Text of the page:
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 Off St. Kilda a few years ago

 

Welcome......

............to a site where I aim to convey a feeling for some of the studio processes and field experiences of an artist who takes wildlife and landscape as his main starting points.

I work as often as the opportunities arise out in the wild looking for the rhythm and restlessness that occurs among wildlife subjects and in elemental landscapes. 

Sometimes the focus includes people when they interact and overlap with species and habitats creating powerful images and dramatic themes about the natural world and our relationship to it.

Also on this site are some of the creative outcomes - pieces of finished work, work in progress, or exhibitions and other events where my paintings and prints are shown.

The starting point for me is the field experience as pure observation is the raw material from which everything else extends.  It might be a few small sketches or a larger more considered drawing; or it might be a more ambitious painting which one hopes distils something of a day’s experience. A work straight from the field can sometimes be framed and exhibited as it is.  What is left is taken back to the studio to be viewed in a new light and the snatched ideas worked through in different mediums - relief or intaglio printing, monoprinting or oil painting.

Over a period 45 years working as an artist I have travelled widely in search of subjects from the Arctic and Antarctica, to Africa, much of Europe, and the Americas.   

However, these days I spend a lot of time in my studio working through the creative debris accumulated over years travelling to wild places.  It is exciting trying to make something new out of old ideas.

 

 

 

 

 

 

 

 

 

 

 

 

 All text & images  © Bruce Pearson 2020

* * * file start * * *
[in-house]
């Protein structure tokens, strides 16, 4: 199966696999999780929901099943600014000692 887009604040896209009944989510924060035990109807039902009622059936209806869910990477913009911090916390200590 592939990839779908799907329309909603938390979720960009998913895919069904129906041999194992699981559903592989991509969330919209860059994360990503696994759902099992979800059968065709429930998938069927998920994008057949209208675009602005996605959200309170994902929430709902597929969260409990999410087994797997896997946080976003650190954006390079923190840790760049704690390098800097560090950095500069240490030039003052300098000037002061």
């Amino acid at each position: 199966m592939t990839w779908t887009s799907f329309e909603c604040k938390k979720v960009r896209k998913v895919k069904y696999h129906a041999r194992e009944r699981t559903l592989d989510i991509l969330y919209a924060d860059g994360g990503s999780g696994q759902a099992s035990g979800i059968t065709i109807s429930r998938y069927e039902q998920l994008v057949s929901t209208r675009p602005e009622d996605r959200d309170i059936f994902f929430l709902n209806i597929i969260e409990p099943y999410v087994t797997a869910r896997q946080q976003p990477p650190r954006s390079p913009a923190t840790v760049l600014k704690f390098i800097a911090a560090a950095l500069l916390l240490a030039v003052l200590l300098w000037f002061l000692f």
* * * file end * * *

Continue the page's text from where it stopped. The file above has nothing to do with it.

July 2020

Dragonflies and Damselflies

River Ouse at Houghton, Cambridgeshire

 

With the easing of restrictions I've been getting out a little further away from home when the opportunity and weather have allowed.  Most recently that that has been to the meadows and river margins of the Great Ouse.

 

 

A male banded demoiselle.A male banded demoiselle.

 A female banded demoiselle.  At rest, damselflies typically hold their wings along the length of their abdomen.A female banded demoiselle. At rest, damselflies typically hold their wings along the length of their abdomen.

 

Banded demoiselle (Calopteryx splendens) is a common damselfly that lives along the edges of slow-flowing rivers and canals, still ponds and lakes, and among lush, damp vegetation. It is a Eurasian species found throughout the British Isles, except for the Scottish Highlands.

Males are a fabulous metallic blue in colour with distinctive 'fingerprint' marks on the wings; females are metallic green with pale greenish wings.  Males are very territorial, performing fluttering display flights to win over females – so they are easy to observe and sketch as they return frequently to the same perch.

Female banded demoiselles lay their eggs by injecting them into plant stems under the surface of the water. The eggs take about two weeks to hatch and the larvae take two years to develop, overwintering in the mud at the bottom of the river or pond.